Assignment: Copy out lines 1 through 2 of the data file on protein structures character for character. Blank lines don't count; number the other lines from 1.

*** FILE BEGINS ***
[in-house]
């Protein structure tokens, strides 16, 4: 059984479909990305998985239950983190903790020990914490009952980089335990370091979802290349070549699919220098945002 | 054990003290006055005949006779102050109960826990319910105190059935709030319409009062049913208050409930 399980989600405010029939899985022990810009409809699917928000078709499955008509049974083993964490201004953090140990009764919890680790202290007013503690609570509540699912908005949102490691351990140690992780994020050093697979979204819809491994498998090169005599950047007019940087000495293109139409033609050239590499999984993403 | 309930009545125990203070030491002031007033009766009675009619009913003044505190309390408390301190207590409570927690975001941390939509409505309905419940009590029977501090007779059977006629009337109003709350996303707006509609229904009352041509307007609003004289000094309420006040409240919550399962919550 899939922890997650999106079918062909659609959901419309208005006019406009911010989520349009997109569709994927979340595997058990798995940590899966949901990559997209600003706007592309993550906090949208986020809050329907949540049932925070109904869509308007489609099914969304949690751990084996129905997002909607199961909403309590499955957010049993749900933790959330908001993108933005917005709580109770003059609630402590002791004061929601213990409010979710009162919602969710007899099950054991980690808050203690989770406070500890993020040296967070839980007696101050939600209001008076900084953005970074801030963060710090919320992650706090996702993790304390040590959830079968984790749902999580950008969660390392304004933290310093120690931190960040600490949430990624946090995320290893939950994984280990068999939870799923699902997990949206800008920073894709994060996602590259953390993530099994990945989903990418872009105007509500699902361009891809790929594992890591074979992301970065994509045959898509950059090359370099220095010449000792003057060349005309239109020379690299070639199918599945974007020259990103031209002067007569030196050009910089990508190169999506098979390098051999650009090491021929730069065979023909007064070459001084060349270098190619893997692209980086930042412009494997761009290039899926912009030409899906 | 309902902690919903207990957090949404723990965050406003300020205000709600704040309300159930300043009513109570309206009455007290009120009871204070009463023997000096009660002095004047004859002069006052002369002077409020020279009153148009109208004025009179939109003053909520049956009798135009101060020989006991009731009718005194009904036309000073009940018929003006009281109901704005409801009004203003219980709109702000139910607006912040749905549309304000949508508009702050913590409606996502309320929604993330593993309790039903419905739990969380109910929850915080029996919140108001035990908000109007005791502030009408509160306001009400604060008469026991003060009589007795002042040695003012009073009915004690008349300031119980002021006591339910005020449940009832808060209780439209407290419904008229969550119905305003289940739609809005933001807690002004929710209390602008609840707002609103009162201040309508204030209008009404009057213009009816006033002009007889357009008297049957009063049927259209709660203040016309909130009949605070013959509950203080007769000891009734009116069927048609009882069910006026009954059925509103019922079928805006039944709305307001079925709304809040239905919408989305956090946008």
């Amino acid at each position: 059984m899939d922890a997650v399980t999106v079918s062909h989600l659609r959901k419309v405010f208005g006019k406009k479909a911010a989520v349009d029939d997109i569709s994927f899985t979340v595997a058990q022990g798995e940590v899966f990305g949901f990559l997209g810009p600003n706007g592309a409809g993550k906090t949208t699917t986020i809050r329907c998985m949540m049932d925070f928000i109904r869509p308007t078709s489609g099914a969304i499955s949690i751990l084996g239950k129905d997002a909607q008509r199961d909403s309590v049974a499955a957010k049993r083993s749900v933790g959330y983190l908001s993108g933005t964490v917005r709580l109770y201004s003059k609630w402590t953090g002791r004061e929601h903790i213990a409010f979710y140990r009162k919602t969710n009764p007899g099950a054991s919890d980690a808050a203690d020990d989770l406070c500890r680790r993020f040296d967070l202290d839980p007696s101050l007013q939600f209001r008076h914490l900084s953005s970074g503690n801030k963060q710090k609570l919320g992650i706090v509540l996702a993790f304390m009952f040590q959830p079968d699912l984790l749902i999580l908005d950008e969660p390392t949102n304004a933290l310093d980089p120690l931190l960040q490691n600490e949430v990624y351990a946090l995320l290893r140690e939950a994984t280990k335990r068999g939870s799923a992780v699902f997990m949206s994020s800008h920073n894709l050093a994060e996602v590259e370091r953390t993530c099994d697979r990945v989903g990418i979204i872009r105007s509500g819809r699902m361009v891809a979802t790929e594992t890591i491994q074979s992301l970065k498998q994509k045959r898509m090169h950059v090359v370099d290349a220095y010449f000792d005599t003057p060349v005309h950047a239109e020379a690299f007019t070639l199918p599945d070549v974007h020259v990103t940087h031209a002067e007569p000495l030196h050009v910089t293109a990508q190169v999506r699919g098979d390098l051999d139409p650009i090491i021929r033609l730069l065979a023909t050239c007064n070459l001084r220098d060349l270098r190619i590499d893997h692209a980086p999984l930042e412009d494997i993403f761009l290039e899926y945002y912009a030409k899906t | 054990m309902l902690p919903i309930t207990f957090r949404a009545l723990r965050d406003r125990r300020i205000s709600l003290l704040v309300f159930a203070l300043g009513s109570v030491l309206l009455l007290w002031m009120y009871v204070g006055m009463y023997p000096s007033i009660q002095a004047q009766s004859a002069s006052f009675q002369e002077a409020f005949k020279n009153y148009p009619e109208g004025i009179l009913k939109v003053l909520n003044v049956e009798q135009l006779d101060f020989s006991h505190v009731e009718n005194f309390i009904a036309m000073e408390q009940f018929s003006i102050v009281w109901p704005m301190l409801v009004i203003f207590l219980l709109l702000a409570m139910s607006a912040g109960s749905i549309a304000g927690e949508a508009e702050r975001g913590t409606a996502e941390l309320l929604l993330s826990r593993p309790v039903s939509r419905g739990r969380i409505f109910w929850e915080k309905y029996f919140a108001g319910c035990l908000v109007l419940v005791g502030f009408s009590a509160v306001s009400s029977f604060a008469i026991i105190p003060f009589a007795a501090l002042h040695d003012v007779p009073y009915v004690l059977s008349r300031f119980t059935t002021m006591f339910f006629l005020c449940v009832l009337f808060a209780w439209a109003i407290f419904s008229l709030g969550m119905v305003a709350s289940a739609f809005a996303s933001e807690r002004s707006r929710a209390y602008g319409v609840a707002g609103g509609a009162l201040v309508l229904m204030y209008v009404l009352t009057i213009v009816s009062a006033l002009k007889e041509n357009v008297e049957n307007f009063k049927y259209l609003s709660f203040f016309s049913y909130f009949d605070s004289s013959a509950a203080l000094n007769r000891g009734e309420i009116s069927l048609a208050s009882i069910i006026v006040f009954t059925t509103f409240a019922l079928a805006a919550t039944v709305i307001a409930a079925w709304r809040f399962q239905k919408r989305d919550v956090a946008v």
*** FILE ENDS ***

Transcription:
[in-house]
């Protein structure tokens, strides 16, 4: 059984479909990305998985239950983190903790020990914490009952980089335990370091979802290349070549699919220098945002 | 054990003290006055005949006779102050109960826990319910105190059935709030319409009062049913208050409930 399980989600405010029939899985022990810009409809699917928000078709499955008509049974083993964490201004953090140990009764919890680790202290007013503690609570509540699912908005949102490691351990140690992780994020050093697979979204819809491994498998090169005599950047007019940087000495293109139409033609050239590499999984993403 | 309930009545125990203070030491002031007033009766009675009619009913003044505190309390408390301190207590409570927690975001941390939509409505309905419940009590029977501090007779059977006629009337109003709350996303707006509609229904009352041509307007609003004289000094309420006040409240919550399962919550 899939922890997650999106079918062909659609959901419309208005006019406009911010989520349009997109569709994927979340595997058990798995940590899966949901990559997209600003706007592309993550906090949208986020809050329907949540049932925070109904869509308007489609099914969304949690751990084996129905997002909607199961909403309590499955957010049993749900933790959330908001993108933005917005709580109770003059609630402590002791004061929601213990409010979710009162919602969710007899099950054991980690808050203690989770406070500890993020040296967070839980007696101050939600209001008076900084953005970074801030963060710090919320992650706090996702993790304390040590959830079968984790749902999580950008969660390392304004933290310093120690931190960040600490949430990624946090995320290893939950994984280990068999939870799923699902997990949206800008920073894709994060996602590259953390993530099994990945989903990418872009105007509500699902361009891809790929594992890591074979992301970065994509045959898509950059090359370099220095010449000792003057060349005309239109020379690299070639199918599945974007020259990103031209002067007569030196050009910089990508190169999506098979390098051999650009090491021929730069065979023909007064070459001084060349270098190619893997692209980086930042412009494997761009290039899926912009030409899906 | 309902902690919903207990957090949404723990965050406003300020205000709600704040309300159930300043009513109570309206009455007290009120009871204070009463023997000096009660002095004047004859002069006052002369002077409020020279009153148009109208004025009179939109003053909520049956009798135009101060020989006991009731009718005194009904036309000073009940018929003006009281109901704005409801009004203003219980709109702000139910607006912040749905549309304000949508508009702050913590409606996502309320929604993330593993309790039903419905739990969380109910929850915080029996919140108001035990908000109007005791502030009408509160306001009400604060008469026991003060009589007795002042040695003012009073009915004690008349300031119980002021006591339910005020449940009832808060209780439209407290419904008229969550119905305003289940739609809005933001807690002004929710209390602008609840707002609103009162201040309508204030209008009404009057213009009816006033002009007889357009008297049957009063049927259209709660203040016309909130009949605070013959509950203080007769000891009734009116069927048609009882069910006026009954059925509103019922079928805006039944709305307001079925709304809040239905919408989305956090946008």